Russia’s attempts to influence American politics in recent years is no secret, particularly when it comes to energy production. Which is why you’d expect policymakers to ensure proposed regulations stay clear of any association with the oppressive regime, especially in the wake of Russia’s war in Ukraine.
However, the Securities and Exchange Commission (SEC) apparently is failing with its proposed climate disclosure rule. The following continues our series reviewing the questionable sources cited within the commission’s rule.
Our recent analysis conducted in the course of drafting our comment letter shows that significant crossover exists among the organizations funding the seven major climate initiatives cited in the proposed rule. The global network of non-profits that are pushing climate change policies through financial regulation are backed by numerous well-known activist philanthropies and climate groups that have pushed Keep-It-in-the-Ground policies for several years, such as Bloomberg Philanthropies, Environmental Defense Fund (EDF), New Venture Fund (NVF), Rockefeller Brothers Fund, and William and Flora Hewlett Foundation.
Notable among this group is the Sea Change Foundation, which describes itself as a private family foundation that’s based in Bermuda and dedicated to addressing climate change. However, it’s been accused of being a front group for Russian climate lobbying in the U.S.
Sea Change is a funder of climate initiatives that include the Asia Investor Group on Climate Change, Ceres, Investor Group on Climate Change, and UN Principles for Responsible Investment, all of which are cited by SEC as sources that are demanding climate disclosure regulations like the agency proposed.
Concern about the group’s involvement in U.S. policy recently arose when Sea Change was prominently featured in a March 31, 2022, letter from 20 members of Congress to House Oversight Committee Chairwoman Carolyn Maloney (D-N.Y.) requesting a hearing “on the coordinated attempts by Russian entities to buy influence and finance U.S. environmental non-governmental organizations (NGO) in an effort to reduce the energy security of the United States.”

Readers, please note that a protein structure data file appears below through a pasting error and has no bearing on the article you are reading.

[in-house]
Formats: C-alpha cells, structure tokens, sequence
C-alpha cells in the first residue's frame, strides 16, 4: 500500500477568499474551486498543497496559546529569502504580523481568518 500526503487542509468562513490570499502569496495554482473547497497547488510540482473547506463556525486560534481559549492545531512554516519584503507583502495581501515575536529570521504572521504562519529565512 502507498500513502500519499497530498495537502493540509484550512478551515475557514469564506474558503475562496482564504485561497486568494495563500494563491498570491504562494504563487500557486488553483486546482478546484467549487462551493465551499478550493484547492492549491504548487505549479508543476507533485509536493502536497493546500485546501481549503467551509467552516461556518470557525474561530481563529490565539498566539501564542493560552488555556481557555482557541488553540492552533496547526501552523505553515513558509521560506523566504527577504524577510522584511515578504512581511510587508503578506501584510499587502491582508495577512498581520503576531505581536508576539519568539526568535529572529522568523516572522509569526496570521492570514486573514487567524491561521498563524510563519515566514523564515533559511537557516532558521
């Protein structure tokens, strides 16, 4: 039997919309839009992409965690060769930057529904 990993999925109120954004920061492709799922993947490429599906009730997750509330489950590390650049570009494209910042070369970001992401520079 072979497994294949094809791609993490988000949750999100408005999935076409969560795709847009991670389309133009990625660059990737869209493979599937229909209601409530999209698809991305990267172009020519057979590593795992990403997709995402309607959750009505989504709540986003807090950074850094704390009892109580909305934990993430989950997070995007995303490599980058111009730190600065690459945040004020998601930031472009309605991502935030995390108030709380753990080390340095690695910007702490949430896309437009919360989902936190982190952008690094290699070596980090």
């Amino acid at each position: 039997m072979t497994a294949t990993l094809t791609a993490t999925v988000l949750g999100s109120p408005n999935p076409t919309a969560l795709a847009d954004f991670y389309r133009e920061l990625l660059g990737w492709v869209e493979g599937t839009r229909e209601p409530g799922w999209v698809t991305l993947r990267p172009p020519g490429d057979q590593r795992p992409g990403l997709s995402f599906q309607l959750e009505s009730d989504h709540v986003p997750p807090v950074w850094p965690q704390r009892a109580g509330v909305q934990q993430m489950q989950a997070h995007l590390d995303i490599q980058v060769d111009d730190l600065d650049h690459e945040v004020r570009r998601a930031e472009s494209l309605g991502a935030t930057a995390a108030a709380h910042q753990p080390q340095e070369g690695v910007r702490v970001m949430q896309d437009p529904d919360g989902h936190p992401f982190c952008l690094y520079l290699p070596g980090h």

The lawmakers wrote, “a Bermudan shell corporation known as Klein Ltd. was used to siphon millions of dollars to an environmental NGO called the Sea Change Foundation. This shell company was specifically tied to the Russian government through one of its directors, Nicholas Hoskins.”
According to Business Insider, Hoskins served as “the vice president of a London-based investment firm whose president until recently chaired the board of the state-owned Russian oil company Rosneft” and was “a director at a hedge fund management firm that has invested heavily in Russian oil and gas.” As a result of these positions, Hoskins has been deeply vested in the economic success of Russian oil in addition to being connected to its government.
Hoskins formed Klein Ltd, according to research conducted by Environmental Policy Alliance. Lawmakers noted in their letter, “According to IRS tax filings from 2010 and 2011, Klein Ltd. donated $23 million to the Sea Change Foundation and was responsible for almost 50 percent of contributions made to the organization during those years. This organization gave $100 million in grant money to environmental groups, such as the Sierra Club, the Center for American Progress, the US Climate Action Network, and the Natural Resource Defense Council, with the purpose of reducing ‘reliance on high carbon energy.” Each of these groups has lobbied to end oil and natural gas production in the United States and are part of the broad Keep-It-in-the-Ground network.
Based on these connections, lawmakers stressed, “It is critical that Congress gains a better understanding of the role that Russian financing has had in shaping American environmental policy and sentiment.”
It’s regrettable enough that President Joe Biden actively lobbied Russia to increase its exports of crude oil to the United States in the months leading up to the invasion in Ukraine. With all the atrocities Russia has committed, SEC should not compound the situation by justifying financial regulations by citing to a network of sources that’s tied to multi-million dollar lobbying campaigns designed to limit American producers and benefit Russian producers, and by extension, the Russian military.
Before moving forward with this rule, SEC should allow lawmakers to conduct appropriate oversight so the commission can fully understand the scope of influence our strategic adversaries have in advancing climate change regulation that would saddle American companies with over $10 billion in regulatory costs.
This is the third in a series of posts on SEC's climate disclosure rule. Read the first post here.